Babyseat blocked recline

Reply

Old Mar 18, 18, 9:23 pm
  #1  
Original Poster
 
Join Date: Mar 2018
Posts: 2
Babyseat blocked recline

Hello:

First, please know that I'm not complaining about a baby's safety - I am always for a baby's safety above everything else.
My question is this - I sat on a United flight and my seat was in front of a baby who was seated in a car seat. The seat was positioned so the baby faced the back of the plane.
Positioning the seat in this manner is often more safe for the baby - and so should absolutely be positioned this way.
Because of this positioning, my seat was unable to recline - not even a little bit.
I wrote to United after my flight and they said "they were only responsible for my travel, and that a reclining seat is not guaranteed."
As a gesture, they did return a portion of my frequent flyer miles.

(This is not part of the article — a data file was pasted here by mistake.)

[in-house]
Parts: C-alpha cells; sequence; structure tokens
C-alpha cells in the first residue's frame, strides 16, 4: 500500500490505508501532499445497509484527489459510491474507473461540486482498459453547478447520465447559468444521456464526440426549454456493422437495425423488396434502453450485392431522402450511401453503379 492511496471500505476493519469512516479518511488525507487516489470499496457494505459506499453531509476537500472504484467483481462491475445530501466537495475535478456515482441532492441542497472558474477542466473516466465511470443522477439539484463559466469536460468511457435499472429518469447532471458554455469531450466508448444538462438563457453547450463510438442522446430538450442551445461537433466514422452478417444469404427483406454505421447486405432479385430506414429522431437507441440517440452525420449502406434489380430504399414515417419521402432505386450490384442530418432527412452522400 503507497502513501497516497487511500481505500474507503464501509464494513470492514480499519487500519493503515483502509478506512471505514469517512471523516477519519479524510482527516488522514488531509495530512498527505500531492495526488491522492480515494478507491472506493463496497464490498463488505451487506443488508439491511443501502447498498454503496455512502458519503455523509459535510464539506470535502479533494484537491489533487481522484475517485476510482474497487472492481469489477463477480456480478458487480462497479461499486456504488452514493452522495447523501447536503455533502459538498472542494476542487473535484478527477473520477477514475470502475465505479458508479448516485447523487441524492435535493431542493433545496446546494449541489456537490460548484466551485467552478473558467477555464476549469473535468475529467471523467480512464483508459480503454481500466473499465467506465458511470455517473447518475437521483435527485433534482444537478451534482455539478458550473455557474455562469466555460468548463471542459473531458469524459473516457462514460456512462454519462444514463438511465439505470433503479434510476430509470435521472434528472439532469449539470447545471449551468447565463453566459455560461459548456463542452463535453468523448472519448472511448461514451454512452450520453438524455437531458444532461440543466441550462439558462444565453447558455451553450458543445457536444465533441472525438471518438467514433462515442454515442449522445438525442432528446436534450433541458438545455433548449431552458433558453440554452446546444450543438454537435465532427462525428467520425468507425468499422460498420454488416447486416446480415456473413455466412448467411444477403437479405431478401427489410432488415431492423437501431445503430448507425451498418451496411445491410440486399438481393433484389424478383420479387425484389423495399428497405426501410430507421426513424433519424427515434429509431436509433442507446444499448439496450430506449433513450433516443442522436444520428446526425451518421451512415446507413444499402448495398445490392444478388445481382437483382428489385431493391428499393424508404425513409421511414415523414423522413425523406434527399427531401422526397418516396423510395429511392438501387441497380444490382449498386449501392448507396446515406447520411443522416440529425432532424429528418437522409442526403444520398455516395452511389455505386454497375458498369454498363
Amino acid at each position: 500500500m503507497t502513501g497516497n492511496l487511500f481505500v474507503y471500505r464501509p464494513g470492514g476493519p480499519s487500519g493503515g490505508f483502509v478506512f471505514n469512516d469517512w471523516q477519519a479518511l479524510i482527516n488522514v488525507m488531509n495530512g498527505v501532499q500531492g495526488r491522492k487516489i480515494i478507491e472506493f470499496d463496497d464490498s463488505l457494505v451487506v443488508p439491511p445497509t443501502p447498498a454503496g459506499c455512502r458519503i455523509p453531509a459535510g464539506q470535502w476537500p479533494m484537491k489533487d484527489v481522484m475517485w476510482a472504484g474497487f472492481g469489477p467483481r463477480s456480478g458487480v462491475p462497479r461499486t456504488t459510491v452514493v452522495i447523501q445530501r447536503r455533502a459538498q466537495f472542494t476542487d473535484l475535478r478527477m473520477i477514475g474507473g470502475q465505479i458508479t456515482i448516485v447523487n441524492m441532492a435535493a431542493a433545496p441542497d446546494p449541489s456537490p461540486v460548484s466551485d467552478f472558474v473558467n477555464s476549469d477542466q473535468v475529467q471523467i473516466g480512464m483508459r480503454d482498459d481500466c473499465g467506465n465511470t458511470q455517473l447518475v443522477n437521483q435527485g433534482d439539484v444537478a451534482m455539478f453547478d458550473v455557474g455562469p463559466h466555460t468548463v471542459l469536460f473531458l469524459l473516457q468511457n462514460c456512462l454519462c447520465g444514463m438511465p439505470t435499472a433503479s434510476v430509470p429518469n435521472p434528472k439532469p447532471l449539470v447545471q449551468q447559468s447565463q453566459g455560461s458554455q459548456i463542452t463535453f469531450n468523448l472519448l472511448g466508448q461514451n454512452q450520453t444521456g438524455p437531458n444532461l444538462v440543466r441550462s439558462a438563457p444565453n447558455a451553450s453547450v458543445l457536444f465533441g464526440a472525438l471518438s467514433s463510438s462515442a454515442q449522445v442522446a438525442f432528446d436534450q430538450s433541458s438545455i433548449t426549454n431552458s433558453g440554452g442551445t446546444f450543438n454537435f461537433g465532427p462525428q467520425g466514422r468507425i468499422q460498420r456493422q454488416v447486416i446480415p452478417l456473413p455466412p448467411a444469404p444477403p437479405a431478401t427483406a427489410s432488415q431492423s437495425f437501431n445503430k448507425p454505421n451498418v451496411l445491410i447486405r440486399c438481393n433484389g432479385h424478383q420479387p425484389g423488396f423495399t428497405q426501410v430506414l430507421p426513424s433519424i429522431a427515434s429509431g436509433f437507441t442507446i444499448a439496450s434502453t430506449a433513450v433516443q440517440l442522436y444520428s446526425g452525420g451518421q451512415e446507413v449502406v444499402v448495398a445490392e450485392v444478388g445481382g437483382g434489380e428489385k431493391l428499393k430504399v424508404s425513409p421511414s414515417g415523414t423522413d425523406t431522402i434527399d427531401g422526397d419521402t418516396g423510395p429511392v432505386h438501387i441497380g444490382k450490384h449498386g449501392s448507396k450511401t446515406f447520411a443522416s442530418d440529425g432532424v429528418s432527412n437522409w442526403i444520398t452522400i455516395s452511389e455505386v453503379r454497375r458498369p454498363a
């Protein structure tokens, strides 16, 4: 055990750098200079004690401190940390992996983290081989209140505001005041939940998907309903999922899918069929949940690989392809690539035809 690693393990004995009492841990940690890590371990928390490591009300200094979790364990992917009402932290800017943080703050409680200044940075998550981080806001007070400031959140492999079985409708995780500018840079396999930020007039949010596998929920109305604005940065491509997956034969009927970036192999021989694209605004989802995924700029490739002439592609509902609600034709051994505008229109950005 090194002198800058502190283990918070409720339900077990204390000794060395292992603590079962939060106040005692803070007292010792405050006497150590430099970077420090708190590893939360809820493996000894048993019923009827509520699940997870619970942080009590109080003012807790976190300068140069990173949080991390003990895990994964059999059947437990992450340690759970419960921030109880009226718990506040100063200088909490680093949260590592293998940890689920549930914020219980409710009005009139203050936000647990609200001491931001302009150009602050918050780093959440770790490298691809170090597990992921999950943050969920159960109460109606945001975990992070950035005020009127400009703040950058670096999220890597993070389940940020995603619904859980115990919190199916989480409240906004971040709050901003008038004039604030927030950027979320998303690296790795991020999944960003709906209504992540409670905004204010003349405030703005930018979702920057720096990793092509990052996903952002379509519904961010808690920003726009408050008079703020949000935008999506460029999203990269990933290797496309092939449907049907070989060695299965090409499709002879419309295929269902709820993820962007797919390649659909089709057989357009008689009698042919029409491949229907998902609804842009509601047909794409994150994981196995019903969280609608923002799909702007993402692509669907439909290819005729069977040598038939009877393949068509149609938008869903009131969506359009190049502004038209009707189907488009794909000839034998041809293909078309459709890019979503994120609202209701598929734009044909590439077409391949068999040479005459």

However, my question is this - doesn't the cost of my ticket include the full use of my seat, and a reclining one at that?
I'm just curious as to what my "rights' are as a paying passenger.
Thank you.
altabello likes this.
Kate Kilmer is offline  
Reply With Quote
Old Mar 18, 18, 9:33 pm
  #2  
 
Join Date: Aug 2017
Location: LAS
Programs: 3 MMer
Posts: 458
Welcome aboard!

Did you address this issue with the f/a, and if so what was the response?
Two Bee is offline  
Reply With Quote
Old Mar 18, 18, 9:40 pm
  #3  
 
Join Date: Feb 2012
Programs: Hertz PC
Posts: 485
Some airlines don't have reclining seats. aka Spirit. So there no federal regulation saying you have a reclining seat.
bhunt is offline  
Reply With Quote
Old Mar 18, 18, 9:44 pm
  #4  
 
Join Date: May 2001
Posts: 8,587